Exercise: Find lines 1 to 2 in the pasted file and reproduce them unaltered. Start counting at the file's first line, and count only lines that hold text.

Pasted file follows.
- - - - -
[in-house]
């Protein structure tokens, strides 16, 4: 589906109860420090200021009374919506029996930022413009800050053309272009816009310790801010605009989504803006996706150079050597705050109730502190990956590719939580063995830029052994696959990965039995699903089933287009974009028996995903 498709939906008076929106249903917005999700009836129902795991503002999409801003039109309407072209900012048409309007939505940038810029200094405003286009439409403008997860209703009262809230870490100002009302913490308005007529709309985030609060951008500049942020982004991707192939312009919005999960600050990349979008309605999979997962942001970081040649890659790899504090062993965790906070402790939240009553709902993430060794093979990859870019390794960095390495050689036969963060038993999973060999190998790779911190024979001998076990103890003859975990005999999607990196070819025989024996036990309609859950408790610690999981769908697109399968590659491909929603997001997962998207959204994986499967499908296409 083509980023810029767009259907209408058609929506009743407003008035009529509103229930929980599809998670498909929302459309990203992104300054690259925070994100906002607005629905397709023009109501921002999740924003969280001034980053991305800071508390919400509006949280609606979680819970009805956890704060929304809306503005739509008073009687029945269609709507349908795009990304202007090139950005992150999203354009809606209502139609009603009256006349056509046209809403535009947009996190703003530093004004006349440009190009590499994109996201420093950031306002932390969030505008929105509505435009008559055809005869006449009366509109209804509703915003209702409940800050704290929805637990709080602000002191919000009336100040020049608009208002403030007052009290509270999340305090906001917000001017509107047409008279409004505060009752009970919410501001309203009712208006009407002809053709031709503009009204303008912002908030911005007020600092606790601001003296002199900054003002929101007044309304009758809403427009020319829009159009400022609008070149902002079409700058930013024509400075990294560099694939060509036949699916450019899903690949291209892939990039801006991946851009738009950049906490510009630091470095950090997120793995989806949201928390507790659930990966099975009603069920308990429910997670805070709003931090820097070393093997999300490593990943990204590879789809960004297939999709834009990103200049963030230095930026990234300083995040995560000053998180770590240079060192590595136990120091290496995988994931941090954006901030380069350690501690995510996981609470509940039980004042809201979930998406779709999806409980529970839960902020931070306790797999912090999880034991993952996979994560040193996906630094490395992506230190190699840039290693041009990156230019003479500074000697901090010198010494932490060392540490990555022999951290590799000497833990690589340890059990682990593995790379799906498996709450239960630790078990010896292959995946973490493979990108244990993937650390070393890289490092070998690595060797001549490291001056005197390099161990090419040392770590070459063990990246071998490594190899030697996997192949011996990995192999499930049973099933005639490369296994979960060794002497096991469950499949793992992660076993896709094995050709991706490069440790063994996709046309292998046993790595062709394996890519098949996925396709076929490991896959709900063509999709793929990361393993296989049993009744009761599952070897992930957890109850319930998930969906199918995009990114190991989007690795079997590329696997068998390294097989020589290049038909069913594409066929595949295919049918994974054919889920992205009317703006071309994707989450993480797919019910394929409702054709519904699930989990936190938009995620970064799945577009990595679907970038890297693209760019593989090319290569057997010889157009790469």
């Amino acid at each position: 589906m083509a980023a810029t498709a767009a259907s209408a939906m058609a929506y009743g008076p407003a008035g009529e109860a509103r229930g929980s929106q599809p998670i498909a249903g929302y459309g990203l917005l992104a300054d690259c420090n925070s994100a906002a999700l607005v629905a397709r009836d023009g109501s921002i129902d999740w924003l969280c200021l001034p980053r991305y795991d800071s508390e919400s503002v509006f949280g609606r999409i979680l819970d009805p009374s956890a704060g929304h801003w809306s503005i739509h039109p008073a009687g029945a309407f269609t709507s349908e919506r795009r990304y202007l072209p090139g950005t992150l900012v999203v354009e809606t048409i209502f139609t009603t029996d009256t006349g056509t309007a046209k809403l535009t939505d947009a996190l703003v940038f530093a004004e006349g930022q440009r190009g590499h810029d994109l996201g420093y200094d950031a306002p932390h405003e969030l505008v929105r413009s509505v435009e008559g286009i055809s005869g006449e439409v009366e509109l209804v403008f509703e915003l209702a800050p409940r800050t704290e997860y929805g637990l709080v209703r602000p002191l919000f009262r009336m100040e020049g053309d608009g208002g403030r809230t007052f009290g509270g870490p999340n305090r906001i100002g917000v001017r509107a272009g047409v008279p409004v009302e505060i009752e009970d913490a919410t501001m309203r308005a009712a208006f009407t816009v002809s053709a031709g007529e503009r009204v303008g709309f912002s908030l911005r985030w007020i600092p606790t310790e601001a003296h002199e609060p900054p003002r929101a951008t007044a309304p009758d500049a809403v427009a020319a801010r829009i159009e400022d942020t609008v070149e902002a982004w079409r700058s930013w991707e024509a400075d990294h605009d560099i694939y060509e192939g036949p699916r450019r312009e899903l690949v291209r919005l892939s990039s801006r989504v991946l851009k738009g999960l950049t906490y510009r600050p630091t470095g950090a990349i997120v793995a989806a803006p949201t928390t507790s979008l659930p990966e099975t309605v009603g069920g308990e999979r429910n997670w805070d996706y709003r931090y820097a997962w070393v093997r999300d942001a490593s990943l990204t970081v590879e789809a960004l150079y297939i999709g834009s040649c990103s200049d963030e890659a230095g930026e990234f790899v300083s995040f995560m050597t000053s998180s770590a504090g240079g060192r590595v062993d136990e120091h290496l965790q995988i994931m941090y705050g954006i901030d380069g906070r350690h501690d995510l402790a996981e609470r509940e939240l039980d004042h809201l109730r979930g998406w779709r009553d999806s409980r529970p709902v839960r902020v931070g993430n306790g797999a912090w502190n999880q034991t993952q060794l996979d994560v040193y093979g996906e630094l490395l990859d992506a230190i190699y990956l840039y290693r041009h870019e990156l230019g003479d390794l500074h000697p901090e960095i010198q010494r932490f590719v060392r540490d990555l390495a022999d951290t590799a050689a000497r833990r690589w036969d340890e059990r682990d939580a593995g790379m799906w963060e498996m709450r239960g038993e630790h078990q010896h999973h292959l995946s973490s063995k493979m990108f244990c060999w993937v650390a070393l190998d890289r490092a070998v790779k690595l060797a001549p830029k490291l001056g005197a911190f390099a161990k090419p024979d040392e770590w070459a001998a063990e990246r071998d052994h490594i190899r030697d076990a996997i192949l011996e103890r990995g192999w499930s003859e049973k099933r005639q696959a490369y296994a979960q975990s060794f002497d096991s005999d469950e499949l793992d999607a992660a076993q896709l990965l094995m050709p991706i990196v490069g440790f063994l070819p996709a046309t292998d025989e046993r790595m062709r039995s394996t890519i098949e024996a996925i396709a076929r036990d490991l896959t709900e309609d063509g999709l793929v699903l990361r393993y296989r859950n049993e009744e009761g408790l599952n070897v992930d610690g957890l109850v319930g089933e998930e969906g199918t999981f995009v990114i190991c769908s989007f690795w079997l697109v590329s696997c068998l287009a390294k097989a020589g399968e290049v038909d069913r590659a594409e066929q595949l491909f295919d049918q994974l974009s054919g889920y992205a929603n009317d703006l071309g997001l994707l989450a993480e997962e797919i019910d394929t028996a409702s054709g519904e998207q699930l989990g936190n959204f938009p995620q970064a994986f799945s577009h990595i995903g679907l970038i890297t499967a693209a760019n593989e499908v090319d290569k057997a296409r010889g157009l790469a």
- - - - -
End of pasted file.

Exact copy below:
[in-house]
């Protein structure tokens, strides 16, 4: 589906109860420090200021009374919506029996930022413009800050053309272009816009310790801010605009989504803006996706150079050597705050109730502190990956590719939580063995830029052994696959990965039995699903089933287009974009028996995903 498709939906008076929106249903917005999700009836129902795991503002999409801003039109309407072209900012048409309007939505940038810029200094405003286009439409403008997860209703009262809230870490100002009302913490308005007529709309985030609060951008500049942020982004991707192939312009919005999960600050990349979008309605999979997962942001970081040649890659790899504090062993965790906070402790939240009553709902993430060794093979990859870019390794960095390495050689036969963060038993999973060999190998790779911190024979001998076990103890003859975990005999999607990196070819025989024996036990309609859950408790610690999981769908697109399968590659491909929603997001997962998207959204994986499967499908296409 083509980023810029767009259907209408058609929506009743407003008035009529509103229930929980599809998670498909929302459309990203992104300054690259925070994100906002607005629905397709023009109501921002999740924003969280001034980053991305800071508390919400509006949280609606979680819970009805956890704060929304809306503005739509008073009687029945269609709507349908795009990304202007090139950005992150999203354009809606209502139609009603009256006349056509046209809403535009947009996190703003530093004004006349440009190009590499994109996201420093950031306002932390969030505008929105509505435009008559055809005869006449009366509109209804509703915003209702409940800050704290929805637990709080602000002191919000009336100040020049608009208002403030007052009290509270999340305090906001917000001017509107047409008279409004505060009752009970919410501001309203009712208006009407002809053709031709503009009204303008912002908030911005007020600092606790601001003296002199900054003002929101007044309304009758809403427009020319829009159009400022609008070149902002079409700058930013024509400075990294560099694939060509036949699916450019899903690949291209892939990039801006991946851009738009950049906490510009630091470095950090997120793995989806949201928390507790659930990966099975009603069920308990429910997670805070709003931090820097070393093997999300490593990943990204590879789809960004297939999709834009990103200049963030230095930026990234300083995040995560000053998180770590240079060192590595136990120091290496995988994931941090954006901030380069350690501690995510996981609470509940039980004042809201979930998406779709999806409980529970839960902020931070306790797999912090999880034991993952996979994560040193996906630094490395992506230190190699840039290693041009990156230019003479500074000697901090010198010494932490060392540490990555022999951290590799000497833990690589340890059990682990593995790379799906498996709450239960630790078990010896292959995946973490493979990108244990993937650390070393890289490092070998690595060797001549490291001056005197390099161990090419040392770590070459063990990246071998490594190899030697996997192949011996990995192999499930049973099933005639490369296994979960060794002497096991469950499949793992992660076993896709094995050709991706490069440790063994996709046309292998046993790595062709394996890519098949996925396709076929490991896959709900063509999709793929990361393993296989049993009744009761599952070897992930957890109850319930998930969906199918995009990114190991989007690795079997590329696997068998390294097989020589290049038909069913594409066929595949295919049918994974054919889920992205009317703006071309994707989450993480797919019910394929409702054709519904699930989990936190938009995620970064799945577009990595679907970038890297693209760019593989090319290569057997010889157009790469």